Ana Maria Spagna is the author of five books of nonfiction including Reclaimers and the memoir/history, Test Ride on the Sunnyland Bus, winner of the River Teeth literary nonfiction prize. Her work appears regularly in journals and magazines such as Orion, Brevity, High Country News. Her sixth book will be a middle-grade novel The Luckiest Scar on Earth, coming in February 2017. She is on the faculty of Antioch Los Angeles MFA in Creative Writing Program, and lives in Stehekin, Washington with her wife, Laurie.
Haley Isleib interviewed Ana Maria Spagna by phone in the summer of 2016.
Haley Isleib: When you began to write, what did you aspire to write about and why? What’s your origin story?
Ana Maria Spagna: When I was a little kid I wanted to write. My teacher let me write a novel when I was in second grade sitting in a beanbag chair; that’s probably the highlight of my career so far. But when I got to high school and college, I lost the spark some. I went to college and I was an English major. Anybody who’s been an English major knows you mostly read books and analyze them. I didn’t do any creative writing. So I had lost that spark and was a little lost after college and went to work for the Park Service.
As soon as I was in these beautiful places, working Canyonlands, and then I moved here to North Cascades, all I wanted to do was write. I wanted to write and write and write. But when I sat down to do it, all I could write was, “It’s really pretty.” [laughs] I didn’t know what to do with what I wanted to say. I realized I had to go back to school.
I went back and studied fiction writing. That was the absolute best thing for me because I learned about an actual narrative arc and having the story go somewhere. Then I went back to the woods and I could hang all these things I wanted to say on actual story. I went immediately—or pretty soon—back to nonfiction. Nonfiction with this narrative structure that I had learned in school. I worked in the summers and wrote very seriously every winter. Since about 1996 that’s been what I do, write.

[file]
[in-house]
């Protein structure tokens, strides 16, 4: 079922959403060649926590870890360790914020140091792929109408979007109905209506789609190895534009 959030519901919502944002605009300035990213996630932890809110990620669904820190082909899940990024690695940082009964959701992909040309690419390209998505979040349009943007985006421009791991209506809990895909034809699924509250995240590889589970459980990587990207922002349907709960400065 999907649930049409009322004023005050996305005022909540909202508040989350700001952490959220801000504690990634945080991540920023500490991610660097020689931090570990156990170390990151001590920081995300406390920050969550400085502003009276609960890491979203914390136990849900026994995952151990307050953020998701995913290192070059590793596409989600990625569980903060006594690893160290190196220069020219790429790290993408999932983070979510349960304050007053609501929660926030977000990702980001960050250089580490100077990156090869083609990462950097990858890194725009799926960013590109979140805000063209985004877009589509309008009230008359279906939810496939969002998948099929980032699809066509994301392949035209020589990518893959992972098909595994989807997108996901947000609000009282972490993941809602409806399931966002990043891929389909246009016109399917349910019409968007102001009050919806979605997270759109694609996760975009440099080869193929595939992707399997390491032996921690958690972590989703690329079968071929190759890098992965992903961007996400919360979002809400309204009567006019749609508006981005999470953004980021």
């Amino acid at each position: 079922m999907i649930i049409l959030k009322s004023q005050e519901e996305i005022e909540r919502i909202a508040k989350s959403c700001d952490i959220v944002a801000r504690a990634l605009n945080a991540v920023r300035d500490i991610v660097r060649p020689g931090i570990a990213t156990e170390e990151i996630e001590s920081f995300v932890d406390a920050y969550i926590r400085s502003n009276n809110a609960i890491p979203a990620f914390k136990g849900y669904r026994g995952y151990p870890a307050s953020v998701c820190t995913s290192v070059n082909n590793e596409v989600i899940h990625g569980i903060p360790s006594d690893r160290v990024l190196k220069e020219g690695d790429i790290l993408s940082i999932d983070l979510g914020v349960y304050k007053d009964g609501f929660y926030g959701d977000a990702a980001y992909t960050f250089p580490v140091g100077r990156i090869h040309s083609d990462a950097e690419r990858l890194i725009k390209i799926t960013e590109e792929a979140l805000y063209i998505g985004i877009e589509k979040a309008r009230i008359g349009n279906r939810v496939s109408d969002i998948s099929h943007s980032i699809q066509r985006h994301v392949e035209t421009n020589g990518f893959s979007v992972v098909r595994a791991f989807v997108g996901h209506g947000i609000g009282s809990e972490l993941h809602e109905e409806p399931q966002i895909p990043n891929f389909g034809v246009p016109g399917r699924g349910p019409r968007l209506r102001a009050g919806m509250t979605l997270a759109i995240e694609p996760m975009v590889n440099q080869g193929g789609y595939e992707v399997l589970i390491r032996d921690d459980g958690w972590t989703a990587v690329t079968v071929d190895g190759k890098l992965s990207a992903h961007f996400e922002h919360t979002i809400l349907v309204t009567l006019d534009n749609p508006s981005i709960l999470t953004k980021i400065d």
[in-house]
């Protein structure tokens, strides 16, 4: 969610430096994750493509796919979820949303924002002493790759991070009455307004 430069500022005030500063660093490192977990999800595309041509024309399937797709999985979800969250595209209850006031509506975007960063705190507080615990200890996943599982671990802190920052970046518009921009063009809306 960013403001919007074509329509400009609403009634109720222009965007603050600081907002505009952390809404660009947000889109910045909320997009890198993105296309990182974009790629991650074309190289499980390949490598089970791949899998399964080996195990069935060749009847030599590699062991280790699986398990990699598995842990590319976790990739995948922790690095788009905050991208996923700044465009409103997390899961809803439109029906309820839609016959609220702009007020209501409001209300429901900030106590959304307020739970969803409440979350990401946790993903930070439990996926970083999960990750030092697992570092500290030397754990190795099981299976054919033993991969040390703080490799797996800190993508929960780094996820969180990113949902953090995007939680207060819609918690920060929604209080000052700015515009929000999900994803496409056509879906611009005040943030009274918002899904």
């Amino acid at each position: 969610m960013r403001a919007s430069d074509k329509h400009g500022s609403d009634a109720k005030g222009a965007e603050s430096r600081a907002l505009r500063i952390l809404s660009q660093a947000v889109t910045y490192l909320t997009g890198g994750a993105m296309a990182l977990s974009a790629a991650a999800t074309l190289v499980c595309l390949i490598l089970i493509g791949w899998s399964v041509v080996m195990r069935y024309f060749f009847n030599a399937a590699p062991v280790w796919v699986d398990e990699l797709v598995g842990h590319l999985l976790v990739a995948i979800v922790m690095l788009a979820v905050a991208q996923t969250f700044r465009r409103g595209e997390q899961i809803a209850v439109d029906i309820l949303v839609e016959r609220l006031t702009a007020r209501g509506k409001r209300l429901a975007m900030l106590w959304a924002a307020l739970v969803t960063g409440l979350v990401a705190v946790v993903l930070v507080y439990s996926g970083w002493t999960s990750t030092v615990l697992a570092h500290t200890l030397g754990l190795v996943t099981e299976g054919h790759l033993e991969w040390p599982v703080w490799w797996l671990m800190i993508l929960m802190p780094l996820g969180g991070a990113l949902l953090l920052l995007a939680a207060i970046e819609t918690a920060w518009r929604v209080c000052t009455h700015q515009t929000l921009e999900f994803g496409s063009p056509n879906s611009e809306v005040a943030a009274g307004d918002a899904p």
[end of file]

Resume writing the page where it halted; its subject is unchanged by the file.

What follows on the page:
HI: In winter?
AMS: In winter until I quit my trails job in 2004. That’s when I started thinking, this is what I do, I’m a writer.
HI: Has your career followed an expected course? When you were studying fiction did you know you wanted to write nonfiction?
AMS: I think I did. I had written an undergraduate thesis about creative nonfiction, so I knew the term, knew it was out there, and admired it. So I probably did know I wanted to do that. The unexpected part was realizing that I needed that fiction training and I need fiction in my writing life. I need a little variety in my writing life. I don’t write poetry but I read poetry so that’s part of the spark too.
HI: I sense that poetic voice in your writing. You have a new book coming out, but I want to talk about another book of yours, 100 Skills You’ll Need for the End of the World (as We Know It).
AMS: Right. [laughs]
HI: Its tone is so different. My first year at NILA [Northwest Institute of Literary Arts MFA] I thought, Oh poetic prose, she’s very serious, which of course isn’t the only true thing. There is humor in your other works too. Can you tell me a little bit about how that project came to be?
AMS: That’s the anomaly in my writing career because someone came to me. I had written a very tongue-in-cheek piece. Orion has a column every month that’s just a list, called “Enumeration.” I had made a list of ten skills you’ll need for the post-oil world. It was very playful, whimsical. Ten skills from sleeping to navigating by the stars. After that came out, a book publisher, Story Publishing, wrote to me and asked if I would do a hundred skills. I said, “No, no, you don’t get it. I’m not a dooms-dayer, that was just playful.” They said, “No, we do get it, we want it to be exactly like that, playful.”